We had the good fortune of connecting with Danny Galieote and we’ve shared our conversation below.
Hi Danny, what role has risk played in your life or career?
I think Risk Taking is key to success. I think as artists we must trust our gut feelings deep down and believe in yourself and your talent and skills. Calculated Risk is key. For me personally, since early childhood, I always felt a strong attraction to painting. But I also felt a very strong attraction to animation, film and cinema in my early 20s. So when time came to graduate from art school, I had to choose a path as career. I knew I wasn’t ready to make painting my sole income, so I chose animation as my focus. I ended up becoming a traditional character animator at Disney for 12 years. I animated on such films as Lion King, Hunchback of Notre Dame, Hercules, Tarzan, Atlantis, Treasure Planet, Home on the Range, Princess and the Frog and Tangled… And all the while, I was practicing and studying my craft of classical drawing and painting. At one point, I left the studio to just teach Figure Drawing and Anatomy at Art Center College of Design in Pasadena so that I could take time to focus on painting for a while and further develop my artistic vision. I started getting more and more exhibitions and the time came in 2011, to move forward and just paint full-time. I felt like I was ready and had paid my dues, so to speak.
Can you open up a bit about your work and career? We’re big fans and we’d love for our community to learn more about your work.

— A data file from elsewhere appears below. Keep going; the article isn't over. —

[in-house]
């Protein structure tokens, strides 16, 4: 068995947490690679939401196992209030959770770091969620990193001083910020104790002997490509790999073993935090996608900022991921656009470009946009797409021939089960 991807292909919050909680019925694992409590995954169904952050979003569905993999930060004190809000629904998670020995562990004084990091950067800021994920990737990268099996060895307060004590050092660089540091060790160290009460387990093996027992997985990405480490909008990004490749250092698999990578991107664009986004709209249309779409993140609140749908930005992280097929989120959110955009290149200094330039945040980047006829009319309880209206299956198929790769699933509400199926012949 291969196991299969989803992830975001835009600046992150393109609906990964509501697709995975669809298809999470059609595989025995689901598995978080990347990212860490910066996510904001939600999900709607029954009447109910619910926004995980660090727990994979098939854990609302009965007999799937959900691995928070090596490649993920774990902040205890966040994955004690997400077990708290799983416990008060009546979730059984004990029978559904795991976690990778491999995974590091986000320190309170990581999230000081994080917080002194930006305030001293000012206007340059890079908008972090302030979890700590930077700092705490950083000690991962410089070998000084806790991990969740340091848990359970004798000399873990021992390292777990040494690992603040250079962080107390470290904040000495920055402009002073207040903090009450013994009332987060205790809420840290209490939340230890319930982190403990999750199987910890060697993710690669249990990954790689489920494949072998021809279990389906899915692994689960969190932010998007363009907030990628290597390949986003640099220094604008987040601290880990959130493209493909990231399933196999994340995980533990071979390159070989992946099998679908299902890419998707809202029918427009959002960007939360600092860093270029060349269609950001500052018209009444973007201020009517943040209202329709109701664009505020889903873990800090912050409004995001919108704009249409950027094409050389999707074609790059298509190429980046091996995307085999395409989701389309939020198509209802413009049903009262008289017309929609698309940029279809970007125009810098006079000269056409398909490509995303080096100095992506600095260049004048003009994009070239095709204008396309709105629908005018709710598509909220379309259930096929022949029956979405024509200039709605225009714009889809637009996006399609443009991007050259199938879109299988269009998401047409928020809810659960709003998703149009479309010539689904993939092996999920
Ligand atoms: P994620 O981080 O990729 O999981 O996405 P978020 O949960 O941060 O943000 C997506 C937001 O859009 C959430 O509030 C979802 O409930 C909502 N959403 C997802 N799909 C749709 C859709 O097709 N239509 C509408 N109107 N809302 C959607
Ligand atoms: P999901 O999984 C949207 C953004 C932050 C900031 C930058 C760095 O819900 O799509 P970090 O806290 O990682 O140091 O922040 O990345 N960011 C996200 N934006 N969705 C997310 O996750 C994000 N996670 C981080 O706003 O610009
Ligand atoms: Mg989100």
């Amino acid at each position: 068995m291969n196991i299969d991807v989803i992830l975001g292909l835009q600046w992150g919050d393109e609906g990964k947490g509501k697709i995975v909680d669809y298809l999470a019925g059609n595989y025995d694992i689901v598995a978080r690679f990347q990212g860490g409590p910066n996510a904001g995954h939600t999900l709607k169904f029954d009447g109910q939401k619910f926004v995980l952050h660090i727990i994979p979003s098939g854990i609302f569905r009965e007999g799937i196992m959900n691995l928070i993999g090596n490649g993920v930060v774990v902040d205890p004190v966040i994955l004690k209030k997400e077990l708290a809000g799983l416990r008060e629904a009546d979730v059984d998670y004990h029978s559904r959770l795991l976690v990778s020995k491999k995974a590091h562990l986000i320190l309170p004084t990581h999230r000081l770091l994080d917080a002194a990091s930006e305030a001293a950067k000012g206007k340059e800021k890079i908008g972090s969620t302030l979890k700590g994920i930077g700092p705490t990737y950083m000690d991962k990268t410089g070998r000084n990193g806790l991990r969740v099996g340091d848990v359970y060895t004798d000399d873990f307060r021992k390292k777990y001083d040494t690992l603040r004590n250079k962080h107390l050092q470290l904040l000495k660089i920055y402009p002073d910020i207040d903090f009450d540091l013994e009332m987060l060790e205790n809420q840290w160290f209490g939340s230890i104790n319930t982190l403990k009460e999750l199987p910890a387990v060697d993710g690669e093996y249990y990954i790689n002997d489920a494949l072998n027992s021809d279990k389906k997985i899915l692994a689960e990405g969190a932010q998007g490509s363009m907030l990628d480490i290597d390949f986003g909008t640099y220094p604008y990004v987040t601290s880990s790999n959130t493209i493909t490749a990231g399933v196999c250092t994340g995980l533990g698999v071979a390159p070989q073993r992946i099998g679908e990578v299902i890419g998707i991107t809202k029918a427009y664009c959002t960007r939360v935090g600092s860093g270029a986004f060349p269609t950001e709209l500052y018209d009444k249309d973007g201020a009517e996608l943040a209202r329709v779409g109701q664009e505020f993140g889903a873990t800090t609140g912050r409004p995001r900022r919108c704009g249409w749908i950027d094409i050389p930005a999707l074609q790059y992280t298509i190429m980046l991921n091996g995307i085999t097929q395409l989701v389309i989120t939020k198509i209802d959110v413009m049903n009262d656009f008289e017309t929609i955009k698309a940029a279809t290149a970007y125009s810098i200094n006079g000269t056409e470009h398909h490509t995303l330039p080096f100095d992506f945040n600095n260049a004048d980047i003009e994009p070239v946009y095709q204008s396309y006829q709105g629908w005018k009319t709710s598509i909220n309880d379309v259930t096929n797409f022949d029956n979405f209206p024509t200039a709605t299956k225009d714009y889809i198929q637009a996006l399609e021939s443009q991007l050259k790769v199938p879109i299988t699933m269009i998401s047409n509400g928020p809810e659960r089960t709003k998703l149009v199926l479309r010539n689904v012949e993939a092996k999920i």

Well I always felt a very close affinity to the 1940s 50s. I feel like was alive during that time, although I wasn’t born yet. And being Italian American and visiting Italy many times, brought the Renaissance masters into my life. Michelangelo, Raphael, Pontormo, etc. I studied them very closely for several years. I ended up traveling quite a bit, while working at Disney and when I was teaching at Art Center in Pasadena, I received a grant to study at the Uffizi Museum in Florence. Holding and studying 500 year old master drawings was incredible. I think I absorbed much of this energy from these moments and my studies in Italy and France. So with my artwork, I have combined my love of Renaissance art with this inclination toward the 1940s and the WPA (Works Projects Administration). The art of the 40s has a design sensibility with which I’ve felt a very strong connection. Much of the works from that period was mural work. Paintings that were made to be seen in public spaces and meant to uplift the American people of the day. So the paintings were designed clearly enough to be seen from a broad distance and there was a great rhythm to the work. I’ve employed all these inspiring elements into my personal style and branding. The great American Artist, Norman Rockwell, has always been one of my big inspirations. I am honored to say that my most recent big project was to make modern versions of his infamous “Four Freedoms” from 1943. I spent most of 2020 creating these four large paintings. Freedom of Speech, Freedom from Fear, Freedom of Worship and Freedom from Want. I hired all the models that would fit the particular theme for each piece. I emphasized the wonderful diversity and equality in American today. Two of these Four Freedoms were sold to the Hilbert Museum of California Art at Chapman University and they’re now hanging in their Permanent Collection. The other two were sold to collectors in Southern California.